Charles Tillinghast James (September 15, 1805 – October 17, 1862) famous consulting mechanical engineer, early proponent of the steam mill, and a United States Democratic Senator from the state of Rhode Island from 1851 to 1857.
Education and Early Experience[edit | edit source]
Charles T. James was born in West Greenwich, Rhode Island. He had a largely self taught knowledge of mathematics and mechanics. In the early 1830s he was working in small mills in the Quinebaug Valley of Connecticut and later he was supervising the startup of machinery in mills in the Providence area. His reputation had grown such that by 1834 Samuel Slater brought him to Providence to overhaul the first large American steam powered mill at the Steam Cotton Manufacturing Company which was built in 1828. This work made him realize the potential of steam mills and he became the leading advocate of steam mills and a pioneer engineer and promoter of coastal and Southern steam mills.
Mechanical Engineering Career[edit | edit source]
James, an avid coffee drinker, did a good business designing and promoting steam mills to small seaport towns which did not have any experience with mills and needed his expertise to advise on which equipment to buy and how to design the entire factory. James knew all the best equipment and their manufacturers and selected the pickers, breaker cards, drawing heads, Providence Machine fly frames, Mason finished cards, spinning equipment looms and steam engines from Providence's India Point Works run by Fairbanks, Bancroft and Company and later by Corliss, Nightengale and Company.
James promoted steam mills in seaports that has seen a great reduction in business because of the centralization of trade in bigger ports such as Boston due to the centralizing technology of the Middlesex Canal, the railroads, and bigger ships. These "decayed" smaller seaports such as Newburyport, Salem, and would be able to get coal and cotton supplies directly from the ships and export their steam mill products directly by ship again.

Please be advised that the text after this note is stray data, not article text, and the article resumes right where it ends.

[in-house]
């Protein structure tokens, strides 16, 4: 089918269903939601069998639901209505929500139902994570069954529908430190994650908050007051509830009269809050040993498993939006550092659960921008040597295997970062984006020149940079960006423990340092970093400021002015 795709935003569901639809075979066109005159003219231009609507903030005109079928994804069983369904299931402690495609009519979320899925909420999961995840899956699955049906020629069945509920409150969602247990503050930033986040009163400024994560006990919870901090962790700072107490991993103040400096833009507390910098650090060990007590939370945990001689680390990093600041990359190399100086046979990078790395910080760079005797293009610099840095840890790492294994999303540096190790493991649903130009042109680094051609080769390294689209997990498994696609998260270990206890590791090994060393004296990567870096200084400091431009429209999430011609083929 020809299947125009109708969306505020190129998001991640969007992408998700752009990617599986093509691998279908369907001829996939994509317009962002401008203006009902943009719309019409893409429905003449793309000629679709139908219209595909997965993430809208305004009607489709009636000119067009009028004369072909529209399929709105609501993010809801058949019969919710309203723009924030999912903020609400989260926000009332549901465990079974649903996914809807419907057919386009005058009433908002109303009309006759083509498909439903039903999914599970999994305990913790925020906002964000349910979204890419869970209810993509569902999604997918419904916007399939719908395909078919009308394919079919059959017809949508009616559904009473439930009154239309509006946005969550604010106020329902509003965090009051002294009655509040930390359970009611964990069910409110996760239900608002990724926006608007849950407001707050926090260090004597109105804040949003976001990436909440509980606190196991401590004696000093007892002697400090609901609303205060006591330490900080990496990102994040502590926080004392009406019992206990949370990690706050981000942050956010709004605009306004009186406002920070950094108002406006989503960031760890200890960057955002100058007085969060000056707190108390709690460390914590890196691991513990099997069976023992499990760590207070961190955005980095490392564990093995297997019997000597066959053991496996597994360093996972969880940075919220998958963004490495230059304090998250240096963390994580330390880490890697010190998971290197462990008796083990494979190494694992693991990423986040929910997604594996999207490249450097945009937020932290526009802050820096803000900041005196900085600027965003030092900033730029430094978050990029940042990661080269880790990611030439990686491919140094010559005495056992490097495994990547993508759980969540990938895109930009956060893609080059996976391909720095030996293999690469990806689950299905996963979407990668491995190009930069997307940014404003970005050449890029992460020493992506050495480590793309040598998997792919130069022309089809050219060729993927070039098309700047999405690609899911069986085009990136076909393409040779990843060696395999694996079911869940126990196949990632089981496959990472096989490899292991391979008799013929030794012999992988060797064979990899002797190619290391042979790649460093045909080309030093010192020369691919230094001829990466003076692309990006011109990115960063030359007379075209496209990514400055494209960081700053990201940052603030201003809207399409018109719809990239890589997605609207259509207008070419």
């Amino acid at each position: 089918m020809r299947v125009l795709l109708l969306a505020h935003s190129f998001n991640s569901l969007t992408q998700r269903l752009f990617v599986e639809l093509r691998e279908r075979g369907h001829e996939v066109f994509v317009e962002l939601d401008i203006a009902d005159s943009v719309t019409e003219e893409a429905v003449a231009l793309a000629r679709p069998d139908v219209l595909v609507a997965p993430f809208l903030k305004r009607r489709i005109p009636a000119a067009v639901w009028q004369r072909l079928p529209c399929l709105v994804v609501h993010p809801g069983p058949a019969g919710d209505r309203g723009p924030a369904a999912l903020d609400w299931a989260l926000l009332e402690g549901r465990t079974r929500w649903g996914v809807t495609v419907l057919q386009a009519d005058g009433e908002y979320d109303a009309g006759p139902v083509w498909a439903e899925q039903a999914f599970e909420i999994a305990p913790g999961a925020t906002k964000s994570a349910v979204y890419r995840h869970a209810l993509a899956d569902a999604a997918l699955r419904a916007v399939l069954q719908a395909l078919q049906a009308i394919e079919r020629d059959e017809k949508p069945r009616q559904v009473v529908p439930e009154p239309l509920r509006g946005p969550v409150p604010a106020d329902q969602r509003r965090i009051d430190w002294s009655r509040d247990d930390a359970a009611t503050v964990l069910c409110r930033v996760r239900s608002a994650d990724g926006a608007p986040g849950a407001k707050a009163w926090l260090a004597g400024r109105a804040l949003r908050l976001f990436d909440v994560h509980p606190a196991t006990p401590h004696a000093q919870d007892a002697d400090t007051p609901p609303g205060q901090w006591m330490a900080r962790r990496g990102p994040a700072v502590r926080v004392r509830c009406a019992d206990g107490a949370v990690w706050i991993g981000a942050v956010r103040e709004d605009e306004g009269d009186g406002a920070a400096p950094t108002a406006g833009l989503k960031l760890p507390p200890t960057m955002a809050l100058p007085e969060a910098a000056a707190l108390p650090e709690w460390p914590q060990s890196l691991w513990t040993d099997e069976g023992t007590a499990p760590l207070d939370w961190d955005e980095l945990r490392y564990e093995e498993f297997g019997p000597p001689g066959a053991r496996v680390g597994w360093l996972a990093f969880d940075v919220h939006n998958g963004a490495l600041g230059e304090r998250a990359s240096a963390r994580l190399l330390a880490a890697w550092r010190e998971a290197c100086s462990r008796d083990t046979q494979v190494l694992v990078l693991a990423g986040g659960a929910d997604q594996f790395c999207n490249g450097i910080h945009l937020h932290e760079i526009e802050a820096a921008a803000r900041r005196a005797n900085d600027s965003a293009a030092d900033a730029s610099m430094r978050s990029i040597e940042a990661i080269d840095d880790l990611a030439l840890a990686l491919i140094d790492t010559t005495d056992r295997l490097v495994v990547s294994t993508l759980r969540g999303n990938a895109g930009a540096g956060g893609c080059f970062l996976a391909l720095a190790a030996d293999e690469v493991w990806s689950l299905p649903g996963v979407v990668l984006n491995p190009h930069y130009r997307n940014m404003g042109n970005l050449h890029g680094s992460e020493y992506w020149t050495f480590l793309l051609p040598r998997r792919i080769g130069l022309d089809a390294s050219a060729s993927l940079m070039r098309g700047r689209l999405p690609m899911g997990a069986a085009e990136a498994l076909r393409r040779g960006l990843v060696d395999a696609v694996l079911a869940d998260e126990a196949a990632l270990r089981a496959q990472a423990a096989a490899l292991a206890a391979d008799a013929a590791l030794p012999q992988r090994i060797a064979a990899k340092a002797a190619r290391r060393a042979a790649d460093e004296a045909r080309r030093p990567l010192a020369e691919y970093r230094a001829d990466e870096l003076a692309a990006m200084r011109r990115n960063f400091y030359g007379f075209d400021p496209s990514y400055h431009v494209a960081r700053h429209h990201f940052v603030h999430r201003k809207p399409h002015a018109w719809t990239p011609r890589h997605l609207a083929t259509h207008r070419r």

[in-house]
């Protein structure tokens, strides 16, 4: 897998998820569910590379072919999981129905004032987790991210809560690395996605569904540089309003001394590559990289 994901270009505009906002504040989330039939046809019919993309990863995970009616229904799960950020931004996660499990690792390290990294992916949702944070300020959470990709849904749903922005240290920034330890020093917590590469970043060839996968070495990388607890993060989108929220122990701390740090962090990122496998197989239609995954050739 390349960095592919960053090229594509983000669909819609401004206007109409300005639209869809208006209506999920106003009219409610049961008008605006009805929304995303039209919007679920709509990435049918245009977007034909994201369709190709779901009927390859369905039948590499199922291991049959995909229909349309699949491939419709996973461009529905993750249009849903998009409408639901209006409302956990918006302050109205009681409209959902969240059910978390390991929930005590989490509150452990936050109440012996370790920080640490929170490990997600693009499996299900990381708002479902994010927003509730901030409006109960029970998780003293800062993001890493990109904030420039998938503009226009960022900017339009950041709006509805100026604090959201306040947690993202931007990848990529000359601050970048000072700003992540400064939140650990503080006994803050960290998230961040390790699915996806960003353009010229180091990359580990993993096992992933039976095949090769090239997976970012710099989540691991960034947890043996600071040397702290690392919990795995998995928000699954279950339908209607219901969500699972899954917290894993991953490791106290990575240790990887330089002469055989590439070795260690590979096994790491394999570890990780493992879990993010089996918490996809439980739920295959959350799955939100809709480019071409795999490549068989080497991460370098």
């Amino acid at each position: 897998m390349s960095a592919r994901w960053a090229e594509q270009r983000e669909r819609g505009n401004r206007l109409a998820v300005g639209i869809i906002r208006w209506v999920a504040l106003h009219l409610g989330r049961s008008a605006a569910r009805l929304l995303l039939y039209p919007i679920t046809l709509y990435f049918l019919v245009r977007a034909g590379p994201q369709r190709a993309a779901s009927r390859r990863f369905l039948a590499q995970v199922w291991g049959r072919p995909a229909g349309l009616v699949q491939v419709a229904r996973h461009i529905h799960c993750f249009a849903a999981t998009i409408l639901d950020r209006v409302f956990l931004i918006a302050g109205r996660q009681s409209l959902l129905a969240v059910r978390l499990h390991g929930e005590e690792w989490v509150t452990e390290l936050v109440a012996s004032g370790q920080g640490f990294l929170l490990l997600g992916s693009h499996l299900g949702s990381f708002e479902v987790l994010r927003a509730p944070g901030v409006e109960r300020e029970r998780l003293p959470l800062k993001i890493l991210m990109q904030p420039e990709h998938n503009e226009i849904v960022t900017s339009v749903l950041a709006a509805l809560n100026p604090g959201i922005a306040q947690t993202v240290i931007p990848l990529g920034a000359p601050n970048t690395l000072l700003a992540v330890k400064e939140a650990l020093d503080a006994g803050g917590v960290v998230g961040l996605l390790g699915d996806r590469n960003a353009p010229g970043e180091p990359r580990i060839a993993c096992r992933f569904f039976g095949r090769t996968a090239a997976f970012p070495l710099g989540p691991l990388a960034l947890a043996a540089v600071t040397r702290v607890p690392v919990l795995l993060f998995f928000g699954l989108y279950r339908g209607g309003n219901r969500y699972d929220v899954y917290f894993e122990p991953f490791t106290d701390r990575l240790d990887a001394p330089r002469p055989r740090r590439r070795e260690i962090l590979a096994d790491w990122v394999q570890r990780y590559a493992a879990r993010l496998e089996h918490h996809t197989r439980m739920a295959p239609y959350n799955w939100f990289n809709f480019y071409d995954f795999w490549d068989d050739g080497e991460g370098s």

Between 1839-1846 Charle T. James owned the southern half of the Brewster-Coffin House (High St.) in Newburyport, Massachusetts. During this time he worked on several steam mill projects in the area These included the Bartlett, James, and Globe(later called Peabody) Mills in Newburyport.
Steam Mills promoted by Charles T. James include the Barlett Mill, and later the James Steam Mill (built in 1843 with 17,000 spindles) and the Globe steam Mill (built in 1846 with 12,200 spindles) in Newburyport, Massachusetts; mills in Portsmouth NH 1845-6. Naumkeag Steam Cotton Mill built in 1845-46 in Salem, Massachusetts. Also the Essex steam mill; the Conestoga Steam Mill in Lancaster, Pennsylvania in 1844-45. Later he was closely involved with the Graniteville Mill in South Carolina with William Gregg.
Civil War and Death[edit | edit source]
James developed a method of rifling artillery. Guns rifled with his system were used in the American Civil War. He died of wounds that he received from the explosion of a cannon shell with which he was experimenting, at Sag Harbor, Long Island, New York.
References[edit | edit source]
- Old Newburyport Houses By Albert Hale, published 1912, page 40.
- Taunton and Mason: Cotton Machinery and Locomotive Manufacture in Taunton, Massachusetts, 1811-1861, by John William Lozier, Ph.d Dissertation Thesis at Ohio State University 1978. Charles T. James section pages 375-386. Copies also at Old Colony Historical Society in Taunton and at The Baker Business School Library at Harvard University.
- Letters on the Culture and Manufacture on Cotton. By Charles Tillinghast James, published 1850. Originally published in:
- Hunt's Merchants' Magazine and Commercial Review By Thomas Prentice Kettell, volume 22 January-June 1850 pages 290-311. Article IV by Charles T. James entitled Culture and Manufacture of Cotton which rebuts an article by Amos Adams Lawrence.
[edit | edit source]
- Charles Tillinghast James at the Biographical Directory of the United States Congress
- Charles T. James at Find A Grave
- Civil War Artillery Projectiles